6. King of Trumps

A yellow-skinned variety with red marbling. Due to its juiciness, it is ideal for eating raw and freezing.

7. Larell

One of the thornless varieties, which is particularly suitable for keeping in pots on the balcony or terrace. She is also very healthy.

8 May Duke

With the 'Maiherzog' there is a breed from 1890, which is mainly used for preserving. The red berries can also be eaten raw.

9. Mucurines

This variety is one of the variants that bear a particularly large number of fruits. Seven to eight kilograms of green, egg-shaped berries hang on the subshrub at harvest time.

10th pax

Another variety without thorns, which is also resistant to powdery mildew and other fungi. The fruits are nice and big and red.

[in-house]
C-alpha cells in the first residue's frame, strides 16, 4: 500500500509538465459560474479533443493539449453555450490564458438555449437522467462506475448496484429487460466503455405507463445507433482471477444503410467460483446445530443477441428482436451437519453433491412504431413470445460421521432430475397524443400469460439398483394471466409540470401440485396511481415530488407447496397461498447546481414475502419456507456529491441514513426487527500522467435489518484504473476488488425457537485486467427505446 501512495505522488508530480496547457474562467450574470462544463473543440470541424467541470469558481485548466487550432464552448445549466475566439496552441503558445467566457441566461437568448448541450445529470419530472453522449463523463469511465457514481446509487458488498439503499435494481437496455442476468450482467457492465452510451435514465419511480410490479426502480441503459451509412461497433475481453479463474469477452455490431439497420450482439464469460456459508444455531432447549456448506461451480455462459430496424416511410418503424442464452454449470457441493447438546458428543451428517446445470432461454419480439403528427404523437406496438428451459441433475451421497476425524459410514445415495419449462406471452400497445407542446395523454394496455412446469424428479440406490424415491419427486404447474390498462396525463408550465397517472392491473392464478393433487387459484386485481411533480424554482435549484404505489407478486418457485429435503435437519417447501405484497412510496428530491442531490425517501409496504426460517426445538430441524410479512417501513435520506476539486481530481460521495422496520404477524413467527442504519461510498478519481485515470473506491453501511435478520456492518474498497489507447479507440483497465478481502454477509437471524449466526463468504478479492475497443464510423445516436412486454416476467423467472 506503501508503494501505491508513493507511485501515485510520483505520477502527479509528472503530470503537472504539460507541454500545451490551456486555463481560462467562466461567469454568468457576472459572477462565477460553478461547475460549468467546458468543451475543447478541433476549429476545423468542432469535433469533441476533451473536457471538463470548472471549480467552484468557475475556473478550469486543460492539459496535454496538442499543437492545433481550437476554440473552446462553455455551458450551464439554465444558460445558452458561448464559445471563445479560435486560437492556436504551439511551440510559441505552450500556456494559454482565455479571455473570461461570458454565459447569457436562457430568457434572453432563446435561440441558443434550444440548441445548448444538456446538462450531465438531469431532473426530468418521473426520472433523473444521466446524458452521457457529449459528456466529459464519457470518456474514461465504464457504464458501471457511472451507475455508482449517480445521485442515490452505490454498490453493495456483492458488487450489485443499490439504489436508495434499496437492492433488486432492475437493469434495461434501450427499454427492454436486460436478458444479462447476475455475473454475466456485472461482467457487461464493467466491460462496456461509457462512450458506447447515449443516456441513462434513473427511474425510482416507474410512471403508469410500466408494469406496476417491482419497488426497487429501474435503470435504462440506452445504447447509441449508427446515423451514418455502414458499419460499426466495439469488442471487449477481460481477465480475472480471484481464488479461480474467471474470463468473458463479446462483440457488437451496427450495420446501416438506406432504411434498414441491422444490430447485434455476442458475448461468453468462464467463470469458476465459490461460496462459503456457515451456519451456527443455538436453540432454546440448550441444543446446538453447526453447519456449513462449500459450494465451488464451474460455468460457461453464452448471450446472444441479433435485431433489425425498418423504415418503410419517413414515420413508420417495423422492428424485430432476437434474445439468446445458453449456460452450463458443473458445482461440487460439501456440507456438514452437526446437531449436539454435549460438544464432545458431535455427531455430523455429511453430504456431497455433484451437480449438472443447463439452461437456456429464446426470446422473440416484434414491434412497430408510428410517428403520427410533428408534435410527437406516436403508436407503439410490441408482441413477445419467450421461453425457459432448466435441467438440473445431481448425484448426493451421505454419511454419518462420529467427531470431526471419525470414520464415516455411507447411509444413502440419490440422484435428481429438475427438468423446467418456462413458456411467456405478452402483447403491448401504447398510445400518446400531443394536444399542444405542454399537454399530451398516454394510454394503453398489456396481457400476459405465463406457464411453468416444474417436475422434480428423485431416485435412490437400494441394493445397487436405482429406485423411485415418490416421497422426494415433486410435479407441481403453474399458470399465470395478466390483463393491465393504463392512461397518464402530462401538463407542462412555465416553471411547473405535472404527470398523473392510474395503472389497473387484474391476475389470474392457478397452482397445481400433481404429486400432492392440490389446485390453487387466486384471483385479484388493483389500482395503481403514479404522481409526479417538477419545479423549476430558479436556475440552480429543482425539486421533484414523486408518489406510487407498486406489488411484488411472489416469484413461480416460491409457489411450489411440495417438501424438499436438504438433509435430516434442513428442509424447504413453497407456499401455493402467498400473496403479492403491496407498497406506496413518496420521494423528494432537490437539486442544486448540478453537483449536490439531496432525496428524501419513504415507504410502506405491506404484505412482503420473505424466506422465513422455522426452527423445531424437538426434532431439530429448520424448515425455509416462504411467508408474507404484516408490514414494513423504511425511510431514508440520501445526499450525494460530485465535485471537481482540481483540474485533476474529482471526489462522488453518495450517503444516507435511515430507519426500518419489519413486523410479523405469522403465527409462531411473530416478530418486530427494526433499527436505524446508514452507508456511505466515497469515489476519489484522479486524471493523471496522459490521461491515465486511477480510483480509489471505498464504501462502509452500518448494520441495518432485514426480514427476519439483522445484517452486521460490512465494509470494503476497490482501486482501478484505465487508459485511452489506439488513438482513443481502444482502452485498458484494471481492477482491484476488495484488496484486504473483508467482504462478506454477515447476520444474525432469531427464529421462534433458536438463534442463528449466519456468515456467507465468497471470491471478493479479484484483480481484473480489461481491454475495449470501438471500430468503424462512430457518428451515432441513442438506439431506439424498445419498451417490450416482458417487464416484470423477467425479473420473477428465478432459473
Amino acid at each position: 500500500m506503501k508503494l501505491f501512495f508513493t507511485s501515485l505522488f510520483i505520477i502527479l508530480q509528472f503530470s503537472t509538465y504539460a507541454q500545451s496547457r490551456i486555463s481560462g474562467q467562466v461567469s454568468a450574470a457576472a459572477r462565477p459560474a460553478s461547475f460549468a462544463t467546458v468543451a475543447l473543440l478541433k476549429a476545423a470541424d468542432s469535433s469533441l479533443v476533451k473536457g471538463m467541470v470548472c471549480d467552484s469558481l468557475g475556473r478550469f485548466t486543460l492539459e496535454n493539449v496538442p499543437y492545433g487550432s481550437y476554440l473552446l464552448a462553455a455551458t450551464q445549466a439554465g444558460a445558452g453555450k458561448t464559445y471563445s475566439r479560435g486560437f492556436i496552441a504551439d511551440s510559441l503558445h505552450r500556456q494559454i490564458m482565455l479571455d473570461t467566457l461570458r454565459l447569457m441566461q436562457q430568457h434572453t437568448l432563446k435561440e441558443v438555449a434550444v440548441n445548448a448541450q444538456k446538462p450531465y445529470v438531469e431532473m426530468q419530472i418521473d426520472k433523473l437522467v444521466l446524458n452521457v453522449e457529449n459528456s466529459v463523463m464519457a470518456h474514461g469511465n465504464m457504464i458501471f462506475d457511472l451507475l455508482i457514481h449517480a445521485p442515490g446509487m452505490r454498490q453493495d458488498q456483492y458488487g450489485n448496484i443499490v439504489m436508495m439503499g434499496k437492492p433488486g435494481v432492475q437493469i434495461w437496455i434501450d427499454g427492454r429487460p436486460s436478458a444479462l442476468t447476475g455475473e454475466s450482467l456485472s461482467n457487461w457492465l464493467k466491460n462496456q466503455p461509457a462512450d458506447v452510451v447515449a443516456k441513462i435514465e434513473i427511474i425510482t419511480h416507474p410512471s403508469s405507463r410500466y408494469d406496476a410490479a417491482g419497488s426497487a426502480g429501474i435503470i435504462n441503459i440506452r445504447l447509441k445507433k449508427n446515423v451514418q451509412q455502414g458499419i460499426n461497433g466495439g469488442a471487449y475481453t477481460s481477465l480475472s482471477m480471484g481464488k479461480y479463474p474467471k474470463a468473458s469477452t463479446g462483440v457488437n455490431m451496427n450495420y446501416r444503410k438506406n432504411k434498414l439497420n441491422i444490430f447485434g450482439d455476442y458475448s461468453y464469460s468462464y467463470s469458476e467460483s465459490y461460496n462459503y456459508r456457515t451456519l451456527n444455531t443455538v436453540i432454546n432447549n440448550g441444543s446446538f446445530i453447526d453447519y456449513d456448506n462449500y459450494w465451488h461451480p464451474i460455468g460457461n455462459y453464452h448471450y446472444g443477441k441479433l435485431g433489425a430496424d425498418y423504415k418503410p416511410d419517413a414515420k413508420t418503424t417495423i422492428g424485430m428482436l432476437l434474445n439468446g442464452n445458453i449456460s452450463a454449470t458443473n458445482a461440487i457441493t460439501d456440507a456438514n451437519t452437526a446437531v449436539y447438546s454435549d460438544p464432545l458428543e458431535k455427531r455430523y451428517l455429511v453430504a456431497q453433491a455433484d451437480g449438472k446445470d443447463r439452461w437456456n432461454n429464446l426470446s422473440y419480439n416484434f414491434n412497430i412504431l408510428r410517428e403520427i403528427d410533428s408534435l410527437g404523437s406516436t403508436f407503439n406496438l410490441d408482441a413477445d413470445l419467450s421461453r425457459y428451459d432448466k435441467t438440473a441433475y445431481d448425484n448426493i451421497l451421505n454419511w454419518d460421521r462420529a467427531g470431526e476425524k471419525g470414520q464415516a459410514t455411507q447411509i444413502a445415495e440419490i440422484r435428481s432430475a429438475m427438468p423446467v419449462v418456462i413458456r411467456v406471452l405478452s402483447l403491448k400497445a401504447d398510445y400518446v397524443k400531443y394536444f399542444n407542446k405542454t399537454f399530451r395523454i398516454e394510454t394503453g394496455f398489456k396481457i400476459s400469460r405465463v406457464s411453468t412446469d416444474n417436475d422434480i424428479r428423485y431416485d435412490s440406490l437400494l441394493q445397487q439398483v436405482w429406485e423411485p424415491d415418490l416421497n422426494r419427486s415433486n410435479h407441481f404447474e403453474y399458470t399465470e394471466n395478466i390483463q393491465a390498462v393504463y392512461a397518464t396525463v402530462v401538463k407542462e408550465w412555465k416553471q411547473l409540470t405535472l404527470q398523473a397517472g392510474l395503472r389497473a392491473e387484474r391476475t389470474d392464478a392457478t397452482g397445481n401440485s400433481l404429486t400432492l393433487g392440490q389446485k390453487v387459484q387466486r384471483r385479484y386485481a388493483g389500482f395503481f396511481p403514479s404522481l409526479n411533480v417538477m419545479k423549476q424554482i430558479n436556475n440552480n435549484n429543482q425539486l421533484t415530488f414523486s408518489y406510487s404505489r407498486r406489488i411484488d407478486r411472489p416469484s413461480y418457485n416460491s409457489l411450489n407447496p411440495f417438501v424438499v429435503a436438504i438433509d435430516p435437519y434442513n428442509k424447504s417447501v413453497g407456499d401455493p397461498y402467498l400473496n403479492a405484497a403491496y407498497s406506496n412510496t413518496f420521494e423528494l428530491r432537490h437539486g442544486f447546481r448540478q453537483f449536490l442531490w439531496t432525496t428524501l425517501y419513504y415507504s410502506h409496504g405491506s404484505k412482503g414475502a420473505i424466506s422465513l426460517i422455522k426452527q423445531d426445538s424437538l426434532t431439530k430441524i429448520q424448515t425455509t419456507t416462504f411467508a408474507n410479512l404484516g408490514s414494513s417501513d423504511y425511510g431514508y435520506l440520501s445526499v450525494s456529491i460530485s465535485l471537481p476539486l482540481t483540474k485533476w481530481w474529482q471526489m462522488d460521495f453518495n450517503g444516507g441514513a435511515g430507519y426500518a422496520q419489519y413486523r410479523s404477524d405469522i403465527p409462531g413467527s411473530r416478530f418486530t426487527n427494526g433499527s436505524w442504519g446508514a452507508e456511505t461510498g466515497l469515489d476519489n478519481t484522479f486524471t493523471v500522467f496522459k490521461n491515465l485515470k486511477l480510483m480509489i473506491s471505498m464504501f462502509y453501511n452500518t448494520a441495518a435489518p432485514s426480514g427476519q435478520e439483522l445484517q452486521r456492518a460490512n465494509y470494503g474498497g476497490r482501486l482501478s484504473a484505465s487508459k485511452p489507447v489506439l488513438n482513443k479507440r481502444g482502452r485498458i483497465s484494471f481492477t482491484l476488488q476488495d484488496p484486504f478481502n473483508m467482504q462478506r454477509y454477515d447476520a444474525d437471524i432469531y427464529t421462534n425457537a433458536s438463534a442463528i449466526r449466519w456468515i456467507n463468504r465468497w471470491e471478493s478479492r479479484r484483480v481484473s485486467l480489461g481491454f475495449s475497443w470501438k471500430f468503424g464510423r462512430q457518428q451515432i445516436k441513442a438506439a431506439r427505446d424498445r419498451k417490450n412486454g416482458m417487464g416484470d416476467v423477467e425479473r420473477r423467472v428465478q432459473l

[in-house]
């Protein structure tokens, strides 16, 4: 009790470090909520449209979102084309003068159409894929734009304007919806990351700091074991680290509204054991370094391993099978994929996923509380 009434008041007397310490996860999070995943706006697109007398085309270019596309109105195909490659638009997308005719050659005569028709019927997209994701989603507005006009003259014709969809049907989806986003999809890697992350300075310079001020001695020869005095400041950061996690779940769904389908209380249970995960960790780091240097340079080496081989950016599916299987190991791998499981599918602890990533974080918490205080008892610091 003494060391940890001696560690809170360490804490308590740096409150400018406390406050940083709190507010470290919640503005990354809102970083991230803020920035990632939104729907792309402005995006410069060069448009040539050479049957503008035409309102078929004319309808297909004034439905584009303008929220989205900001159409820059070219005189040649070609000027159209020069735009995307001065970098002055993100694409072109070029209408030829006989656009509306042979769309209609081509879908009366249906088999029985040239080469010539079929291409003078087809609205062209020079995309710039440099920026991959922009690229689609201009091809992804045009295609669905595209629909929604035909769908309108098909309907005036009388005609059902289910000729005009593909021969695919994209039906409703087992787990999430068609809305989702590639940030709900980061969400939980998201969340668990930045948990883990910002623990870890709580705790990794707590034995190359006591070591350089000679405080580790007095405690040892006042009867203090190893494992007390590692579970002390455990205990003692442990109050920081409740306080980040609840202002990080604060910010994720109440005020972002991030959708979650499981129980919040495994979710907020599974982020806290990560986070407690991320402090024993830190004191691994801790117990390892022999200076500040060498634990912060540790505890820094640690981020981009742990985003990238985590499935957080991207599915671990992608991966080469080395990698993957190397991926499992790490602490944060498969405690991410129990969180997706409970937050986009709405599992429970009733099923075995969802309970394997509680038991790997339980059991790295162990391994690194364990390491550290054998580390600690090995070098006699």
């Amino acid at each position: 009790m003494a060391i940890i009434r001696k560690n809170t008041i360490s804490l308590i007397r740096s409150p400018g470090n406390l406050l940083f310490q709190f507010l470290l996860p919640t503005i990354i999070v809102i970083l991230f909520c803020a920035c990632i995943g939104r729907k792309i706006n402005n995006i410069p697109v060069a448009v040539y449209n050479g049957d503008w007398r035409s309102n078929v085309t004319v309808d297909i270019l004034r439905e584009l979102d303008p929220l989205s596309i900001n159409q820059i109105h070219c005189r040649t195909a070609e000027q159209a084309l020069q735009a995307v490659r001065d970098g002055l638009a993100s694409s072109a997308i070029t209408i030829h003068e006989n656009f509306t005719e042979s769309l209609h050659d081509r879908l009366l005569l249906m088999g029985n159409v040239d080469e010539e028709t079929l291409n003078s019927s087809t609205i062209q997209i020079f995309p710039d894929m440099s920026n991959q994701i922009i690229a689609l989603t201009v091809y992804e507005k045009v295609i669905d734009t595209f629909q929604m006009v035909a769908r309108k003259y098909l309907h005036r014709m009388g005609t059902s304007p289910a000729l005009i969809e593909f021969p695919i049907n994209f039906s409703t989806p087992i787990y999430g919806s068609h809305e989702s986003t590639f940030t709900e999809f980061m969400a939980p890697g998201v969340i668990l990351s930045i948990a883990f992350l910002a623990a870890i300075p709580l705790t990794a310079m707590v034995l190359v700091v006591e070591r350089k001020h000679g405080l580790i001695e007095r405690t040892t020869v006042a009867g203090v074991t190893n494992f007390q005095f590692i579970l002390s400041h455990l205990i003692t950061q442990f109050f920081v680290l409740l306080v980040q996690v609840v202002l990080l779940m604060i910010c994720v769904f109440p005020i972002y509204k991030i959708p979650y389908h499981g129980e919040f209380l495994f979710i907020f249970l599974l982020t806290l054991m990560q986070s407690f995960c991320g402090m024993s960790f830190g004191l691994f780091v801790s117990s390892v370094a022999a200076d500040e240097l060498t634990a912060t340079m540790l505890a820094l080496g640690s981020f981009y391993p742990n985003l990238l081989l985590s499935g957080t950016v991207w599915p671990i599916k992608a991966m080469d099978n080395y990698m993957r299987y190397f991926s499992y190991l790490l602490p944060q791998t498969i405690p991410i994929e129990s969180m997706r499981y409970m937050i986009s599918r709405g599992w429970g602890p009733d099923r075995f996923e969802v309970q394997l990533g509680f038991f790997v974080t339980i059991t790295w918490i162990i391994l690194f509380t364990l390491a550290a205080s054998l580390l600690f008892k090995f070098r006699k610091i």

11. Redeva

A crimson variety with a lot of aroma that turns sweet. It is often used for the small garden, on the balcony or in the house, as it also has good resistance to mildew.

12. Remarka

Powdery mildew does not affect this variety, which is mainly kept as a columnar fruit. The dark red berries are full of juice.

13. Resista

Yellow variety, which, as the name suggests, is resistant to powdery mildew and other fungal diseases. Well suited for humid regions.

14. Rexrot

You can expect between six to seven kilograms of fruit from the variety, which is also resistant to mildew.

15. Rokula

Spherical, dark red berries adorn the shrub, which is resistant to fungi.